Wednesday, April 18, 2012

A Piece of History: The Black Queen of England

                                                   Queen Charlotte
Princess Sophie Charlotte was born on May 19, 1744--the eighth child of the Prince of Mirow, Germany, Charles Louis Frederick, and his wife, Elisabeth Albertina of Saxe-Hildburghausen. In 1752, when she was eight years old, Sophie Charlotte's father died.
   A princess of Mecklenburg-Strelitz, Sophie Charlotte was descended directly from an African branch of the Portuguese Royal House, Margarita de Castro y Sousa. Six different lines can be traced from Princess Sophie Charlotte back to Margarita de Castro y Sousa. This explains her African appearance in her Royal portraits that exist today.
   Sophie Charlotte married George III of England on 8 September 1761, at the Chapel Royal in St James’s Palace, London, at the age of 17 years of age becoming the Queen of England and Ireland. Their were conditions in the contract for marriage, ‘The young princess…, join the Anglican church and be married according to Anglican rites, and never ever involve herself in politics’. Although the Queen had an interest in what was happening in the world, especially the war in America, she is seen to have fulfilled her marital agreement.
    An indicator of George’s feelings towards his wife may be seen by the fact that, as stated on the Royal website, ‘George III bought Buckingham House in 1761 for his wife Queen Charlotte to use as a comfortable family home close to St James's Palace, …14 of George III's 15 children were born there’.
   Having married the King, she became consort to the George III, and they were both devoted to each other. The Royal couple had fifteen children, thirteen of whom survived to adulthood. There fourth eldest son was Edward Augustus, Duke of Kent (2/11/1767- 23/01/1820), who later fathered Queen Victoria.
   Her Majesty Queen Charlotte made many contributions to Britain as it is today, though the evidence is not obvious or well publicised. Her African blood line in the British royal family is not common knowledge. Portraits of the Queen had been reduced to fiction of the Black Magi, until two art historians suggested that the definite African features of the paintings derived from actual subjects, not the minds of painters.
   In Queen Charlottes era slavery was prevalent and the anti-slavery campaign building up. This may go some way to explaining why Britons are not fully aware of the racial mix of the royal family. Portrait painters of the royal family were expected to play down or soften Queen Charlottes African features.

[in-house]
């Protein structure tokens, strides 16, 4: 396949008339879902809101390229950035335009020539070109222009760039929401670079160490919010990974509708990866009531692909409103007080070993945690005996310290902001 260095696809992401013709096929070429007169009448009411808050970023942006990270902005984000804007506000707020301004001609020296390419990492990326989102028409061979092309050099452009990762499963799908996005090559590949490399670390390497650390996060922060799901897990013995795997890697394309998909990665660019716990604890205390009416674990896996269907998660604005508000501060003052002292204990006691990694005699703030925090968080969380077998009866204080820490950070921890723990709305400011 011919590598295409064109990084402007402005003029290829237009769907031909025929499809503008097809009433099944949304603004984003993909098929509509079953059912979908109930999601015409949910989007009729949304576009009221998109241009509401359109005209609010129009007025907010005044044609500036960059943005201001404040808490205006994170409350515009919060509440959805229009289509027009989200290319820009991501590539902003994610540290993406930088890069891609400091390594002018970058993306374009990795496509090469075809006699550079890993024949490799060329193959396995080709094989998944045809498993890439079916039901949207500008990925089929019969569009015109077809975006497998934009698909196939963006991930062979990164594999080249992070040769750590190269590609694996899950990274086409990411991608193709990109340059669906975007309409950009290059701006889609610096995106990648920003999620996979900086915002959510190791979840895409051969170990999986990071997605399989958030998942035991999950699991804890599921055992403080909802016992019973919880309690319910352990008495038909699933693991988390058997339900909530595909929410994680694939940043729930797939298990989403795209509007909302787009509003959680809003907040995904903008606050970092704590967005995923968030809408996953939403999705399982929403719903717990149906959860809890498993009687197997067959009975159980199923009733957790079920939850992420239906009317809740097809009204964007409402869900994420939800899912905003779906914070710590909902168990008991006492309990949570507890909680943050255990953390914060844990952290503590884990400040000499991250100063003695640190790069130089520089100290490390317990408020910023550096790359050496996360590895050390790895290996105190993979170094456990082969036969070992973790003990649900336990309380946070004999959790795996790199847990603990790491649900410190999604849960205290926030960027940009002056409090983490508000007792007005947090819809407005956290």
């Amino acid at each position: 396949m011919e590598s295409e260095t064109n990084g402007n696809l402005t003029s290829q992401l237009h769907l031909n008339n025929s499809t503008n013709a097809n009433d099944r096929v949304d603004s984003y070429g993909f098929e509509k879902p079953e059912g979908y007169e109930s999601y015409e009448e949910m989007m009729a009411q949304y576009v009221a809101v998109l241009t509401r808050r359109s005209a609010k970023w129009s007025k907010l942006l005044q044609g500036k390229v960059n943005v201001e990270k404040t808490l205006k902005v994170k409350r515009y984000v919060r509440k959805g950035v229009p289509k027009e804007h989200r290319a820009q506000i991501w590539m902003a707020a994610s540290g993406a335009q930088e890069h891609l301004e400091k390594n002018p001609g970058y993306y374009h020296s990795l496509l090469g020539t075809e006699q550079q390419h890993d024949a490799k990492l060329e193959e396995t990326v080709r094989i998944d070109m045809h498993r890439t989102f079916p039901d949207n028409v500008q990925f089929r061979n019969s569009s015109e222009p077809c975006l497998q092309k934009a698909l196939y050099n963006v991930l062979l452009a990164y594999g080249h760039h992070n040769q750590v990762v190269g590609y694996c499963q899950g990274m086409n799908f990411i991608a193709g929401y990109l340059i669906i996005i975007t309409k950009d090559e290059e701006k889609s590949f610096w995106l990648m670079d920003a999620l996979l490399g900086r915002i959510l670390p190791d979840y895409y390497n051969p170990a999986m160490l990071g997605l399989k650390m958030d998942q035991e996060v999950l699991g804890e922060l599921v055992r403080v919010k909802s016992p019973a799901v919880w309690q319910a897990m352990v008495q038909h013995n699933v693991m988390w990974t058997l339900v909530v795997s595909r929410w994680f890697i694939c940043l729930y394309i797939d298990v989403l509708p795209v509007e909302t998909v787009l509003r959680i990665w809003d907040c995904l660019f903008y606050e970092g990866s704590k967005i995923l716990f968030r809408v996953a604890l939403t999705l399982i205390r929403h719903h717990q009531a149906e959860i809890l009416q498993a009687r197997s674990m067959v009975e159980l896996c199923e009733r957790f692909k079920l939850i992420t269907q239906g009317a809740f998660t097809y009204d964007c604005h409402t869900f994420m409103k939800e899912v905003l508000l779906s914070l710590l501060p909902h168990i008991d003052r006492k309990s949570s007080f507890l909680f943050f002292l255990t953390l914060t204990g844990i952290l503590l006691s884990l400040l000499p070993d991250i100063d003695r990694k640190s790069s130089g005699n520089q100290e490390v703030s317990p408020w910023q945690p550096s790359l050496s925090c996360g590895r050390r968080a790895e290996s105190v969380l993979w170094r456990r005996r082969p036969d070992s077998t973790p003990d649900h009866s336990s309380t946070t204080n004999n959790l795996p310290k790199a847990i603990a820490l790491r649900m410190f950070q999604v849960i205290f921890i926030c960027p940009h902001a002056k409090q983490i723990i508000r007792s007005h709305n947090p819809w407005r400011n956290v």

Painters such as Sir Thomas Lawrence, who painted, Queen Charlotte in the autumn of 1789 had their paintings rejected by the royal couple who were not happy with the representations of the likeness of the Queen. These portraits are amongst those that are available to view now, which could be seen as continuing the political interests of those that disapprove of a multi-racial royal family for Britain.
   Sir Allan Ramsey produced the most African representations of the Queen, he was responsible for the majority of the paintings of the Queen. Ramsey’s inclination to paint truer versions of the Queen could be seen to have come from being ‘an anti-slavery intellectual of his day’, Frontline.
   The Coronation painting by Ramsey, of the Queen was sent out to the colonies/commonwealth and played a subtle political role in the anti-slavery movement. Johann Zoffany also frequently painted the Royal family in informal family scenes.
   Queen Charlotte was a learned character, her letters indicate that she is well read and had interests in the fine arts. The Queen is known to have supported and been taught music by Johann Christian Bach. She was extremely generous to Bach’s wife after Bach’s death. Wolfgang Amadeus Mozart, at aged eight dedicated his Opus 3 piece to the Queen at her request.
   Also an amateur botanist, Queen Charlotte helped to establish Kew Gardens bringing amongst others the Strelitzia Reginae, a flowering plant from South Africa.
   The Christmas tree was introduced to England by the Queen who had the first one in her house, in 1800. It was said to be decorated with, ‘sweet-meats, almonds and rasins in papers, fruit and toys,’.
   The Queen Charlotte Maternity hospital is in London and has been since 1739. Set up as a charitable institution, it is the oldest maternity care institution in England.
   Another care venture for the Queen was when George III became ill in 1765 and Queen Charlotte took care of him, noting in one of her letters to her brother that spending time in Weymouth became frequent as bathing in the sea was beneficial to the King.
  Queen Charlotte died at Dutch House in Surrey, now Kew Palace, in the presence of her eldest son, the Prince Regent. She is buried at St George’s Chapel, Windsor.

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